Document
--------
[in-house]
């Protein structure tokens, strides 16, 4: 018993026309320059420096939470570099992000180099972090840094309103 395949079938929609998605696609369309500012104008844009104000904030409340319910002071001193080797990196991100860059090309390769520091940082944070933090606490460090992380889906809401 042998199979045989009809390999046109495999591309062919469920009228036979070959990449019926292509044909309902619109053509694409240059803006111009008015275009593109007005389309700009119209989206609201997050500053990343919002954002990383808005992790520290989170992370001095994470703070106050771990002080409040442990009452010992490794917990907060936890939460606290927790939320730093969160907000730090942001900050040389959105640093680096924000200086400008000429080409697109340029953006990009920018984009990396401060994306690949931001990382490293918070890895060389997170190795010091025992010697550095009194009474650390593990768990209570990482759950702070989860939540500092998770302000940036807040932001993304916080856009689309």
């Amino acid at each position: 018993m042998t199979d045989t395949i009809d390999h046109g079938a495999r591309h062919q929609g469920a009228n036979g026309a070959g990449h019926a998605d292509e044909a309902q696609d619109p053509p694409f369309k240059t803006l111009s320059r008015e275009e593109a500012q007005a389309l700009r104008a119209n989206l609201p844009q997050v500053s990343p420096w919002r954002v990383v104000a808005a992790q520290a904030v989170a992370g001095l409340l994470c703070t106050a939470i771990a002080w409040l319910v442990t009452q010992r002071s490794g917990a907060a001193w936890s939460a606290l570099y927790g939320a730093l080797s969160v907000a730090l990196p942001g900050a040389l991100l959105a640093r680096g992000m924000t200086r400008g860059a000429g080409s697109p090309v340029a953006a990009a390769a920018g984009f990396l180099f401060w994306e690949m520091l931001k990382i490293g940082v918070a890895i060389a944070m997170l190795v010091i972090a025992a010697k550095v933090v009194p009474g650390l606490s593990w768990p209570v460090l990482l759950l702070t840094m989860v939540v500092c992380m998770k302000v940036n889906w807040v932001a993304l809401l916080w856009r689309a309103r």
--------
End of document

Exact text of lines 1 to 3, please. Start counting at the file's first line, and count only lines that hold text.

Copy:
[in-house]
């Protein structure tokens, strides 16, 4: 018993026309320059420096939470570099992000180099972090840094309103 395949079938929609998605696609369309500012104008844009104000904030409340319910002071001193080797990196991100860059090309390769520091940082944070933090606490460090992380889906809401 042998199979045989009809390999046109495999591309062919469920009228036979070959990449019926292509044909309902619109053509694409240059803006111009008015275009593109007005389309700009119209989206609201997050500053990343919002954002990383808005992790520290989170992370001095994470703070106050771990002080409040442990009452010992490794917990907060936890939460606290927790939320730093969160907000730090942001900050040389959105640093680096924000200086400008000429080409697109340029953006990009920018984009990396401060994306690949931001990382490293918070890895060389997170190795010091025992010697550095009194009474650390593990768990209570990482759950702070989860939540500092998770302000940036807040932001993304916080856009689309």
């Amino acid at each position: 018993m042998t199979d045989t395949i009809d390999h046109g079938a495999r591309h062919q929609g469920a009228n036979g026309a070959g990449h019926a998605d292509e044909a309902q696609d619109p053509p694409f369309k240059t803006l111009s320059r008015e275009e593109a500012q007005a389309l700009r104008a119209n989206l609201p844009q997050v500053s990343p420096w919002r954002v990383v104000a808005a992790q520290a904030v989170a992370g001095l409340l994470c703070t106050a939470i771990a002080w409040l319910v442990t009452q010992r002071s490794g917990a907060a001193w936890s939460a606290l570099y927790g939320a730093l080797s969160v907000a730090l990196p942001g900050a040389l991100l959105a640093r680096g992000m924000t200086r400008g860059a000429g080409s697109p090309v340029a953006a990009a390769a920018g984009f990396l180099f401060w994306e690949m520091l931001k990382i490293g940082v918070a890895i060389a944070m997170l190795v010091i972090a025992a010697k550095v933090v009194p009474g650390l606490s593990w768990p209570v460090l990482l759950l702070t840094m989860v939540v500092c992380m998770k302000v940036n889906w807040v932001a993304l809401l916080w856009r689309a309103r």